Double Dragon: Neon is the latest in a long series of efforts to revive dead old-school franchises for a new audience. In some cases, like Mega Man 9 and 10, much of the quality of the past is retained and what we get is an excellent return to form and an excellent game. And, in some cases, like Double Dragon: Neon, returning to form is not necessarily a good thing — especially when doing so keeps the game from actually being good.
Double Dragon: Neon comes from the fine folks at WayForward. Like the original, Neon is a beat-em-up in which you can fight cheesy bad guys, pick up weapons, power up your characters, and play co-op. Once again, you’re tasked with saving a damsel in distress, except now, there is about twice the content of the original. This sounds excellent, but what this really means is that a 45-minute game is now a 90-minute one.
Despite this, the game is bogged down with repetition. The 80’s music is neat, the game looks pretty, and the character designs and animation are really good; but, what we’re left with are a series of nearly identical levels with different looking areas and bosses. It still feels difficult like the original, and it still feels as unfair as the difficulty of the original, but even overcoming this difficulty doesn’t feel rewarding like in the old game. Sure, you can see the ending and unlock a new difficulty, but it was difficult to care when the game I had played was riddled with poor platforming and enemies that love to swarm you and beat you down at every opportunity.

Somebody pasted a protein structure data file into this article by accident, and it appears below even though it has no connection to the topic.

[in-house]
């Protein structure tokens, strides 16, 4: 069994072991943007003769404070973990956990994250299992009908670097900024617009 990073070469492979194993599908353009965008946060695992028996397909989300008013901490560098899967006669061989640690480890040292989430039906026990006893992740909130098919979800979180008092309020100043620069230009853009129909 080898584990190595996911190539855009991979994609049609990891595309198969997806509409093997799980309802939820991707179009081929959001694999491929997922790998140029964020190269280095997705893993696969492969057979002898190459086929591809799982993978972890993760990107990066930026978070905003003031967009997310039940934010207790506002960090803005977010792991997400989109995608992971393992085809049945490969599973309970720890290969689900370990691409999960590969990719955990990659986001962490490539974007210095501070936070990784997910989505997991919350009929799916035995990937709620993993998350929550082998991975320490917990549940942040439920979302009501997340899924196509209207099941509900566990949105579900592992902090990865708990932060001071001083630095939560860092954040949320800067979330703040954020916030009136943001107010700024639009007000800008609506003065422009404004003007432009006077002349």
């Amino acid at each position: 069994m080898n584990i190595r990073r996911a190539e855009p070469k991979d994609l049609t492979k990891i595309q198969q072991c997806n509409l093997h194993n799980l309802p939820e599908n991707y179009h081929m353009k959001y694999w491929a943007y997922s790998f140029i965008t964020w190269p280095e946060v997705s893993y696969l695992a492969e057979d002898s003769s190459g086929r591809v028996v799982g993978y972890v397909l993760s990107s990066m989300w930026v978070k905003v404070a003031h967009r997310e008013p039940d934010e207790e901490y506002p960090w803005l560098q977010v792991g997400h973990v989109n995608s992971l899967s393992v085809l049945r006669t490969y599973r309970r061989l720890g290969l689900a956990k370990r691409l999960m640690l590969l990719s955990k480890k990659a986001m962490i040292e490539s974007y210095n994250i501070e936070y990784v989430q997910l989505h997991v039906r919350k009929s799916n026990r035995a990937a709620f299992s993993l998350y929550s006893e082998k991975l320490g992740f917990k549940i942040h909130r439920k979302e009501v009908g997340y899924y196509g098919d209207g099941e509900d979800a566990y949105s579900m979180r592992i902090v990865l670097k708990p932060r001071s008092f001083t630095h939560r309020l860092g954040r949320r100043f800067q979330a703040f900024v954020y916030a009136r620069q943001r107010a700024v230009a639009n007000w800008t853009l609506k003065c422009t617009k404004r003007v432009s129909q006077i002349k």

New additions to the classic formula come in two types of special moves. Obtained by grabbing mix tapes off of enemies, one offers a perk to stats alongside a series of bonuses, like more powerful weapons. The other mix tapes, called “Sosetsitsu” moves, are special attacks that use up the player’s magic bar, and include things like bolts of lightning and a dragon summon. These attacks are successful at mixing up what would normally be standard beat-em-up fare, and stands as one of the few positive things to say about the whole experience.
Being a co-op title, it is worth stating that managing the HP-exhausting enemies becomes a much easier experience. Playing with a friend was a slightly more positive experience, though I’m sure that this has more to do with playing video games with a friend rather than the quality of the cooperative play.
This might sound like a strange complaint, but I think my problem is that the remake is too faithful to the original. Even with the addition of unlockable special abilities, perks, and shops to replace lives lost in battle, it is still a game that feels poorly aged, even though the game was released so recently. While the beat-em up genre is far from dead, it might be time to say that Double Dragon’s place in it is.